At the same time, the union MUST take steps with great transparency to address the legitimate concerns of their detractors. 

The swift and visible removal of bad apple cops, whether for abuse of citizens’ trust or the bilking of the City through false claims, theft, or shakedowns, must be a priority. Visibility is essential to reclaim the trust of Angelenos and to send a clear message to other officers that bad behavior will not be tolerated. 

No more sweeping embarrassing actions under the carpet and paying people to look the other way. 

By not standing in the way of legitimate prosecutions, the LAPPL can help the LAPD and the City reduce the costs of keeping malfeasants on payroll, paying their pensions and avoid future liability payments. 

And, whether required by law or not, the LAAPL can protect communities outside the City’s jurisdiction by placing a no-hire alert on all officers dismissed for inappropriate behavior. 

By reframing their viewpoint on how to best serve their members, the LAPPL can further the police officer’s motto of “to protect and to serve” and the LAPD’s mission of “serving the community while protecting the rights of all persons.”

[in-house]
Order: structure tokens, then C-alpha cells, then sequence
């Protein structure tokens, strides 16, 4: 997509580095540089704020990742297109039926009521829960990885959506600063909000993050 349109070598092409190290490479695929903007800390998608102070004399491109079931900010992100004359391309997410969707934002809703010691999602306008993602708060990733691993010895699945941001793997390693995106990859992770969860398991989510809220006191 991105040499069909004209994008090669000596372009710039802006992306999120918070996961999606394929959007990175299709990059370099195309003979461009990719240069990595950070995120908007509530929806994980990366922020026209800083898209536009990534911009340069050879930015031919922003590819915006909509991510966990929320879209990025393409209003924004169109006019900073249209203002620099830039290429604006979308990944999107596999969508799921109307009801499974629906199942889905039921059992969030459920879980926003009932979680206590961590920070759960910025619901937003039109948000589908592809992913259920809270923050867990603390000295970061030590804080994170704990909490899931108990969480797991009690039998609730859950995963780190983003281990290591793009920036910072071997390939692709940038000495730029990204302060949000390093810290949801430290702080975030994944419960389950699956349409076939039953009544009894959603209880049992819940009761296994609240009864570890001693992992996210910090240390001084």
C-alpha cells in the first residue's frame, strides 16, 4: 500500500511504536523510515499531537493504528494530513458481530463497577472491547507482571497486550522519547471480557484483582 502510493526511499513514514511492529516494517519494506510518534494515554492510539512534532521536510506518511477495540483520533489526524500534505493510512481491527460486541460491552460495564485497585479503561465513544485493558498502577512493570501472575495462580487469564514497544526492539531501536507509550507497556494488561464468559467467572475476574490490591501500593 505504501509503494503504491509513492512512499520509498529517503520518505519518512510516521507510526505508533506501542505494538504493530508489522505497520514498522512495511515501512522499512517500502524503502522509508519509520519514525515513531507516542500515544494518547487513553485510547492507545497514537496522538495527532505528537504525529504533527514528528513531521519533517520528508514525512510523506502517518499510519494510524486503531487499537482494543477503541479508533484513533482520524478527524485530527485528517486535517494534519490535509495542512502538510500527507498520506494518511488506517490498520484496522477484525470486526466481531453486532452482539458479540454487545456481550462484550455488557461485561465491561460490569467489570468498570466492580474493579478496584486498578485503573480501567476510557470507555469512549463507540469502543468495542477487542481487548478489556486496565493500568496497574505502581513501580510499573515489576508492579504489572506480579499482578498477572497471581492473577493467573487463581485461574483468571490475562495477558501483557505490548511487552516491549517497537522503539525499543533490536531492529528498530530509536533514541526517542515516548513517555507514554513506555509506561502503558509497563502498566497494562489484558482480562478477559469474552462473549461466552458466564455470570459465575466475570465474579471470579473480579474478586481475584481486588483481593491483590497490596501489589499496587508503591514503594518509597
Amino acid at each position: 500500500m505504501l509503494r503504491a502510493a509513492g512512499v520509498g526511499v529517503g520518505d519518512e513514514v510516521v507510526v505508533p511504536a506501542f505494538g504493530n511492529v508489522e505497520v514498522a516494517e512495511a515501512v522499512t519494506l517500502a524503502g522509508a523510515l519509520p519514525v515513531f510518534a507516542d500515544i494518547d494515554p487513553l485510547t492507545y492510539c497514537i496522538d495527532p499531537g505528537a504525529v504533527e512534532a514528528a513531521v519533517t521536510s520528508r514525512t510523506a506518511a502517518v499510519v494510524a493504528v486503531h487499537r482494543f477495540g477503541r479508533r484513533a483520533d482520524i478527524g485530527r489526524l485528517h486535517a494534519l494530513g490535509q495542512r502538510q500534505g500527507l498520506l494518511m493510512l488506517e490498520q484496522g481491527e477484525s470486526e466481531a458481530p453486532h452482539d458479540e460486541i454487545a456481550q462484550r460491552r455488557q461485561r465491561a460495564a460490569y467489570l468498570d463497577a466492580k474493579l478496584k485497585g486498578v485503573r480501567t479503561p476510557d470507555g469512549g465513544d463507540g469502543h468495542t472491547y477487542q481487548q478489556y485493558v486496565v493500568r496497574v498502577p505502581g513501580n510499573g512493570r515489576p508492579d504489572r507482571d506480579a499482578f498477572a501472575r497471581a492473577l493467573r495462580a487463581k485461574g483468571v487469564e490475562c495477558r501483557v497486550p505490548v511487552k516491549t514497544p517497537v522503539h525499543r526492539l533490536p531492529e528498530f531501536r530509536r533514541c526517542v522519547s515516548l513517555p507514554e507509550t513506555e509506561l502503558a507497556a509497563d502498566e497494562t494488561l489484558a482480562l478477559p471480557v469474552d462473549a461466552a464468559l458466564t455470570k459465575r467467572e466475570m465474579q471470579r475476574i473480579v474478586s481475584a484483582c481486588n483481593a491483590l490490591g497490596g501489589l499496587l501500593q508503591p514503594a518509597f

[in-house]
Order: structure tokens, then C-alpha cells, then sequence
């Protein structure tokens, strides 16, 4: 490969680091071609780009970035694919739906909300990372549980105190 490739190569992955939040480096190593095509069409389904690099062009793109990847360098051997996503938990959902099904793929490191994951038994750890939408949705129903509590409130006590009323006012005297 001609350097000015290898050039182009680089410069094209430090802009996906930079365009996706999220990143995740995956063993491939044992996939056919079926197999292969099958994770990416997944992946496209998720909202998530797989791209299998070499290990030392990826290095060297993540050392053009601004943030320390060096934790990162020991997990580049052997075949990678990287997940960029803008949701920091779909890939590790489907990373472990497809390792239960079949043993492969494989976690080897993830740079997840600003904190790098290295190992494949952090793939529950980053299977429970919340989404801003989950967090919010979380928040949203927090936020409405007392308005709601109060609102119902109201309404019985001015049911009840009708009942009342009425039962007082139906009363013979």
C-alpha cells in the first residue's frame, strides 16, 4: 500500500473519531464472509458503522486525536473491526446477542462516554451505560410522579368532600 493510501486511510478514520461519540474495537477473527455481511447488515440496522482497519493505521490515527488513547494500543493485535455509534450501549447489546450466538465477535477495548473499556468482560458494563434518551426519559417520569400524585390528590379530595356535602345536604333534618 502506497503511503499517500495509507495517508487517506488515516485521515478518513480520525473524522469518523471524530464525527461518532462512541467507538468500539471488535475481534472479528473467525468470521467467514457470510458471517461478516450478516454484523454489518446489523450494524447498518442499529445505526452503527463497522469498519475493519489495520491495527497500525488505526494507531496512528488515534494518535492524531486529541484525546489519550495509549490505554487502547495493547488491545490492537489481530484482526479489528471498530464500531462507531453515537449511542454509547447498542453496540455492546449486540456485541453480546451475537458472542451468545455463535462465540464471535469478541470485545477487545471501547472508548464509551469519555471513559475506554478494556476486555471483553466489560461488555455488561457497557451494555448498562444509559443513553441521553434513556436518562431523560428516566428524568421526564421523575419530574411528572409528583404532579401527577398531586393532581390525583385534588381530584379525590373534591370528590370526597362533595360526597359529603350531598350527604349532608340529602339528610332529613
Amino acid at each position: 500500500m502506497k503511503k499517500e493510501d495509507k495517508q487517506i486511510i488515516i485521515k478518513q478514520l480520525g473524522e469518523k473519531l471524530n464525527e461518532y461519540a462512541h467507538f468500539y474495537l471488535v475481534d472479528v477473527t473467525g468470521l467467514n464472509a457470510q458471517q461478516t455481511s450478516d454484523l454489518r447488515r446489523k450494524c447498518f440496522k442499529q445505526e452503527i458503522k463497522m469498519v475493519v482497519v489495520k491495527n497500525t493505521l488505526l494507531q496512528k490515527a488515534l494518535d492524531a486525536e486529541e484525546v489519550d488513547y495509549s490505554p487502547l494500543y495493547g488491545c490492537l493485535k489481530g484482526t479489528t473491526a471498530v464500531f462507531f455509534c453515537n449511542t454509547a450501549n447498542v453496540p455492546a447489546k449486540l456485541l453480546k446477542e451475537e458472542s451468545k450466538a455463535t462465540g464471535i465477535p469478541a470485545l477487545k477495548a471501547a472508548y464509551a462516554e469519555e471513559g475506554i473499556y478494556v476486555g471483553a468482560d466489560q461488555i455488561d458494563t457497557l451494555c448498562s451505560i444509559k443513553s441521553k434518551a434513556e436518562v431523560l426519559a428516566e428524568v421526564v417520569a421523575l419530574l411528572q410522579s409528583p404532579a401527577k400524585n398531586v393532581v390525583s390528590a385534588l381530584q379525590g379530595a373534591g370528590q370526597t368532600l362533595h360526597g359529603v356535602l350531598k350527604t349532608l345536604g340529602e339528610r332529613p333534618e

The LAPPL must work with its members to address the blue brotherhood mentality under which some divisions still cling to protecting the status quo and each other at all cost to one encouraging officers at all levels of seniority to embrace change as a step towards a more positive future. 

By reaffirming their commitment to serving ALL Angelenos, the LAPPL can be the guiding light to ensure every officer acts with integrity, and the union can reinforce LAPD’s image as the superlative law enforcement agency it should be.


(The Budget Advocates is an elected, all volunteer, independent advisory body charged with making constructive recommendations to the Mayor and the City Council regarding the Budget, and to City Departments on ways to improve their operations, and with obtaining input, updating and educating all Angelenos on the City’s fiscal management.) Photo: Prepped for CityWatch by Linda Abrams.